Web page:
The core of the majority argument regarding the isolated DNA claims is that the process of removing the DNA from the human body necessarily transforms those molecules into something new and different. As Locke might say, the mixture of the naturally occurring DNA with human ingenuity and labor resulted in a new arrangement of matter heretofore never seen. The Judge Lourie writes:
The isolated DNA molecules before us are not found in nature. They are obtained in the laboratory and are man-made, the product of human ingenuity. While they are prepared from products of nature, so is every other composition of matter. All new chemical or biological molecules, whether made by synthesis or decomposition, are made from natural materials. For example, virtually every medicine utilized by today's medical practitioners, and every manufactured plastic product, is either synthesized from natural materials (most often petroleum fractions) or derived from natural plant materials. But, as such, they are different from natural materials, even if they are ultimately derived from them. The same is true of isolated DNA molecules. . . .
While purified natural products thus may or may not qualify for patent under § 101, the isolated DNAs of the present patents constitute an a fortiori situation, where they are not only purified; they are different from the natural products in "name, character, and use." (quoting Chakrabarty).
To be clear, the change in the molecule that the court is discussing is that the isolated DNA molecule is cleaved from the larger chromosomal DNA molecule by enzymatically cutting it off at each end and slightly altering the terminal amino acid groups. In a concurring opinion, Judge Moore agreed that the isolated DNA is patent eligible, but rejected the notion that the chemical difference between the in situ gene (part of the chromosome) and the isolated gene is sufficient to justify the conclusion. Rather, Judge Moore identified the altered chemical along with the new and beneficial utility achieved because of the isolation as dual keys to patent eligibility. (Note – for further study – Lourie's dicta that isolation for new purpose is insufficient).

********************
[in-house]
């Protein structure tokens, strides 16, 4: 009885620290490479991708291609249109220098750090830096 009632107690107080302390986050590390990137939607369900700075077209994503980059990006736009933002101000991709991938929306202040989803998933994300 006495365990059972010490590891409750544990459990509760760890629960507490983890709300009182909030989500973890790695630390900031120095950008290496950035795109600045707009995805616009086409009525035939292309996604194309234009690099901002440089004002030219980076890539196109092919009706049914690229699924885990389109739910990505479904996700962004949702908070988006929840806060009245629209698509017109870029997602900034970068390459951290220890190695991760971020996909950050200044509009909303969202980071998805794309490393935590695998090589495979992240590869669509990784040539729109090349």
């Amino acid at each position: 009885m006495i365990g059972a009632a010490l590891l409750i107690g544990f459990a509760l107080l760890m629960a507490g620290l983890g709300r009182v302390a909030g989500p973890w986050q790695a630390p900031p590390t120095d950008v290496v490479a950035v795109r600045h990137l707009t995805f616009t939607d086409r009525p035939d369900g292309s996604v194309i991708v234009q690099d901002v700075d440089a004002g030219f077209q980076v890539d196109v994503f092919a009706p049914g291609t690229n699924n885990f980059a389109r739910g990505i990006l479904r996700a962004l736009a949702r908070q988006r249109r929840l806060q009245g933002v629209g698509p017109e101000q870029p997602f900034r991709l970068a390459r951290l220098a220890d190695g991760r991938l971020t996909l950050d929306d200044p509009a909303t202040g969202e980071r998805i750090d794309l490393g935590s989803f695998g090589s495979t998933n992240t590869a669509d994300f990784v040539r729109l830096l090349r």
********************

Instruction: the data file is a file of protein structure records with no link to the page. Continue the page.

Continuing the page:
The point of this rehearing was to consider the impact of Mayo on this case. As suggested by the above paragraph, the Judge Lourie's answer here is basically that Mayo has no impact here. Of importance, the court indicated that the holding in Mayo should be limited to method claims and thus cannot be applicable to Myriad's DNA composition claims.
The principal claims of the patents before us on remand relate to isolated DNA molecules. Mayo does not control the question of patent-eligibility of such claims.
This cabining of Mayo will be the key to any petition for a writ of certiorari. To be fair, when considering the Supreme Court's analysis in Mayo v. Prometheus, the CAFC found that precedent applicable to analysis of the method claims. Of course, the CAFC had already held those method claims ineligible even before Mayo (in its prior decision). Interestingly, even though in dissent, Judge Bryson agreed that the "Supreme Court's recent decision in Mayo Collaborative Services v. Prometheus Laboratories, Inc., 132 S. Ct. 1289, 1293 (2012), does not decide this case." Judge Bryson implicitly agrees that the distinction is based upon claim form – because Mayo "involved method claims." However, he did draw the same analogy that I penned immediately following the Mayo decision – that the discovery of the DNA sequence is the heart of the invention and that the rest of the claim structure is merely window dressing.